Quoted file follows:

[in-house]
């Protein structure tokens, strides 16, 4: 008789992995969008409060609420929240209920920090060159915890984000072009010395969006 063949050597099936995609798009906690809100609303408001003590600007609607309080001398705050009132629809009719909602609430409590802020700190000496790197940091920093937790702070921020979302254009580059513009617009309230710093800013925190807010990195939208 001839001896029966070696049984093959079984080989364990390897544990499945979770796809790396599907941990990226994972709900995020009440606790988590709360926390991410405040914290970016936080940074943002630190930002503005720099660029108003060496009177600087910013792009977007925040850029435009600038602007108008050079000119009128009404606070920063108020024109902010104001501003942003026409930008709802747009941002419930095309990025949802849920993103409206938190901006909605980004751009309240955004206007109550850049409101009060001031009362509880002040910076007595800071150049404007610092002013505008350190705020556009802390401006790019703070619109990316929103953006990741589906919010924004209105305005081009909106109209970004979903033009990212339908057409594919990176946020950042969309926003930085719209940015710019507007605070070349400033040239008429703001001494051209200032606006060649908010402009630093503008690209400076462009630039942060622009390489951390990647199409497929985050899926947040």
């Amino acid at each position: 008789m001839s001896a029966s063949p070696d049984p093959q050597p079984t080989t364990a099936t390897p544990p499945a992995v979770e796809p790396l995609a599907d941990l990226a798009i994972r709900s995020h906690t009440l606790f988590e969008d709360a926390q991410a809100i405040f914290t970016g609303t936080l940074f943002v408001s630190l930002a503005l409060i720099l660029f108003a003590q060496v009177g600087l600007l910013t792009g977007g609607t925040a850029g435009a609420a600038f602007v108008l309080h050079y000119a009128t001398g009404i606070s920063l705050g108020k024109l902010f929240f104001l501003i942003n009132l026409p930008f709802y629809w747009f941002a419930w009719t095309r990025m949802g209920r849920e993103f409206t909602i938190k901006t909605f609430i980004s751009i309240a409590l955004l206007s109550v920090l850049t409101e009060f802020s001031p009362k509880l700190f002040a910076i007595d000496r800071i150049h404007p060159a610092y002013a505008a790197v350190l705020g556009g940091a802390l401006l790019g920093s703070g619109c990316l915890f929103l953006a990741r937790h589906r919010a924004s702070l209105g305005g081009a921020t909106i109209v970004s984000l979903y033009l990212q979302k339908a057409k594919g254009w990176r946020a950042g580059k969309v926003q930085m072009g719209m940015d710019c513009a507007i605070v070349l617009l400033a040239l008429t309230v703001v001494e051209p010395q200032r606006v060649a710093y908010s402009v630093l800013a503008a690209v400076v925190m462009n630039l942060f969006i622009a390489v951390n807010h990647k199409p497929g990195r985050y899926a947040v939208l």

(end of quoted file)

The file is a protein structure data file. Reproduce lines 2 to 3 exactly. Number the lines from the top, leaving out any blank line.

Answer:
């Protein structure tokens, strides 16, 4: 008789992995969008409060609420929240209920920090060159915890984000072009010395969006 063949050597099936995609798009906690809100609303408001003590600007609607309080001398705050009132629809009719909602609430409590802020700190000496790197940091920093937790702070921020979302254009580059513009617009309230710093800013925190807010990195939208 001839001896029966070696049984093959079984080989364990390897544990499945979770796809790396599907941990990226994972709900995020009440606790988590709360926390991410405040914290970016936080940074943002630190930002503005720099660029108003060496009177600087910013792009977007925040850029435009600038602007108008050079000119009128009404606070920063108020024109902010104001501003942003026409930008709802747009941002419930095309990025949802849920993103409206938190901006909605980004751009309240955004206007109550850049409101009060001031009362509880002040910076007595800071150049404007610092002013505008350190705020556009802390401006790019703070619109990316929103953006990741589906919010924004209105305005081009909106109209970004979903033009990212339908057409594919990176946020950042969309926003930085719209940015710019507007605070070349400033040239008429703001001494051209200032606006060649908010402009630093503008690209400076462009630039942060622009390489951390990647199409497929985050899926947040």
């Amino acid at each position: 008789m001839s001896a029966s063949p070696d049984p093959q050597p079984t080989t364990a099936t390897p544990p499945a992995v979770e796809p790396l995609a599907d941990l990226a798009i994972r709900s995020h906690t009440l606790f988590e969008d709360a926390q991410a809100i405040f914290t970016g609303t936080l940074f943002v408001s630190l930002a503005l409060i720099l660029f108003a003590q060496v009177g600087l600007l910013t792009g977007g609607t925040a850029g435009a609420a600038f602007v108008l309080h050079y000119a009128t001398g009404i606070s920063l705050g108020k024109l902010f929240f104001l501003i942003n009132l026409p930008f709802y629809w747009f941002a419930w009719t095309r990025m949802g209920r849920e993103f409206t909602i938190k901006t909605f609430i980004s751009i309240a409590l955004l206007s109550v920090l850049t409101e009060f802020s001031p009362k509880l700190f002040a910076i007595d000496r800071i150049h404007p060159a610092y002013a505008a790197v350190l705020g556009g940091a802390l401006l790019g920093s703070g619109c990316l915890f929103l953006a990741r937790h589906r919010a924004s702070l209105g305005g081009a921020t909106i109209v970004s984000l979903y033009l990212q979302k339908a057409k594919g254009w990176r946020a950042g580059k969309v926003q930085m072009g719209m940015d710019c513009a507007i605070v070349l617009l400033a040239l008429t309230v703001v001494e051209p010395q200032r606006v060649a710093y908010s402009v630093l800013a503008a690209v400076v925190m462009n630039l942060f969006i622009a390489v951390n807010h990647k199409p497929g990195r985050y899926a947040v939208l």